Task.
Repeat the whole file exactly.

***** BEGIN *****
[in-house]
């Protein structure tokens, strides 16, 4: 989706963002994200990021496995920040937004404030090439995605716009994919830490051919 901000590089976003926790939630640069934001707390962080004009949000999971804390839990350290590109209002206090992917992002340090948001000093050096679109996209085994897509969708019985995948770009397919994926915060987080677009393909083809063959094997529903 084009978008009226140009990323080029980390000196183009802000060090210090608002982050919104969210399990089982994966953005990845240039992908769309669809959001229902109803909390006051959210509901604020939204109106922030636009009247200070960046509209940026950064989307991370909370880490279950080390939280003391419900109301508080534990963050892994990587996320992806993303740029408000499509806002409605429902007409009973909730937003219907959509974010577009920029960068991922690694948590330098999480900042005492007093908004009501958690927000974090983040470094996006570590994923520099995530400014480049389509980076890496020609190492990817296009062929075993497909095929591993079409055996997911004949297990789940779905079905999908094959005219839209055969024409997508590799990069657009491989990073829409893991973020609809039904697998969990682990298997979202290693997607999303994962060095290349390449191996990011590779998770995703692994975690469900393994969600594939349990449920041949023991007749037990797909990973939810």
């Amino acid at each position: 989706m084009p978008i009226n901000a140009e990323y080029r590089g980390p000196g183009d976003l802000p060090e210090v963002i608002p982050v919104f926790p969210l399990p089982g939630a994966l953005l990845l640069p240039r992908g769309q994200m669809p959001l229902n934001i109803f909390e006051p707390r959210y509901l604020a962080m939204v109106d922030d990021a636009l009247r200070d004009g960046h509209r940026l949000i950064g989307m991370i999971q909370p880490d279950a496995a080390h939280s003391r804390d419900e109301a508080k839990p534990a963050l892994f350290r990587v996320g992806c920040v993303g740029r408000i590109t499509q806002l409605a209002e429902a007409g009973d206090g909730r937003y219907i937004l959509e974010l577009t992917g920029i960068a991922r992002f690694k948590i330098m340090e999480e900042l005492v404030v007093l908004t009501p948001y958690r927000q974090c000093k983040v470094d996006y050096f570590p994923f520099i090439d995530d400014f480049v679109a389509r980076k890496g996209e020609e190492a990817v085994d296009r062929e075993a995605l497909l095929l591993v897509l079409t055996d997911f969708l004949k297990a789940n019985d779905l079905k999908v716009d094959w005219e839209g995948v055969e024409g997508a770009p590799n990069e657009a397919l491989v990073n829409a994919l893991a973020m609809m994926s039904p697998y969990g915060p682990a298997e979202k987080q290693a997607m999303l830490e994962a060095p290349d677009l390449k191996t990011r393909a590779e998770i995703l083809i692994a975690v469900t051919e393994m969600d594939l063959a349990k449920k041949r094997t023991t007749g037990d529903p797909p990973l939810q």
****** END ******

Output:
[in-house]
């Protein structure tokens, strides 16, 4: 989706963002994200990021496995920040937004404030090439995605716009994919830490051919 901000590089976003926790939630640069934001707390962080004009949000999971804390839990350290590109209002206090992917992002340090948001000093050096679109996209085994897509969708019985995948770009397919994926915060987080677009393909083809063959094997529903 084009978008009226140009990323080029980390000196183009802000060090210090608002982050919104969210399990089982994966953005990845240039992908769309669809959001229902109803909390006051959210509901604020939204109106922030636009009247200070960046509209940026950064989307991370909370880490279950080390939280003391419900109301508080534990963050892994990587996320992806993303740029408000499509806002409605429902007409009973909730937003219907959509974010577009920029960068991922690694948590330098999480900042005492007093908004009501958690927000974090983040470094996006570590994923520099995530400014480049389509980076890496020609190492990817296009062929075993497909095929591993079409055996997911004949297990789940779905079905999908094959005219839209055969024409997508590799990069657009491989990073829409893991973020609809039904697998969990682990298997979202290693997607999303994962060095290349390449191996990011590779998770995703692994975690469900393994969600594939349990449920041949023991007749037990797909990973939810």
């Amino acid at each position: 989706m084009p978008i009226n901000a140009e990323y080029r590089g980390p000196g183009d976003l802000p060090e210090v963002i608002p982050v919104f926790p969210l399990p089982g939630a994966l953005l990845l640069p240039r992908g769309q994200m669809p959001l229902n934001i109803f909390e006051p707390r959210y509901l604020a962080m939204v109106d922030d990021a636009l009247r200070d004009g960046h509209r940026l949000i950064g989307m991370i999971q909370p880490d279950a496995a080390h939280s003391r804390d419900e109301a508080k839990p534990a963050l892994f350290r990587v996320g992806c920040v993303g740029r408000i590109t499509q806002l409605a209002e429902a007409g009973d206090g909730r937003y219907i937004l959509e974010l577009t992917g920029i960068a991922r992002f690694k948590i330098m340090e999480e900042l005492v404030v007093l908004t009501p948001y958690r927000q974090c000093k983040v470094d996006y050096f570590p994923f520099i090439d995530d400014f480049v679109a389509r980076k890496g996209e020609e190492a990817v085994d296009r062929e075993a995605l497909l095929l591993v897509l079409t055996d997911f969708l004949k297990a789940n019985d779905l079905k999908v716009d094959w005219e839209g995948v055969e024409g997508a770009p590799n990069e657009a397919l491989v990073n829409a994919l893991a973020m609809m994926s039904p697998y969990g915060p682990a298997e979202k987080q290693a997607m999303l830490e994962a060095p290349d677009l390449k191996t990011r393909a590779e998770i995703l083809i692994a975690v469900t051919e393994m969600d594939l063959a349990k449920k041949r094997t023991t007749g037990d529903p797909p990973l939810q």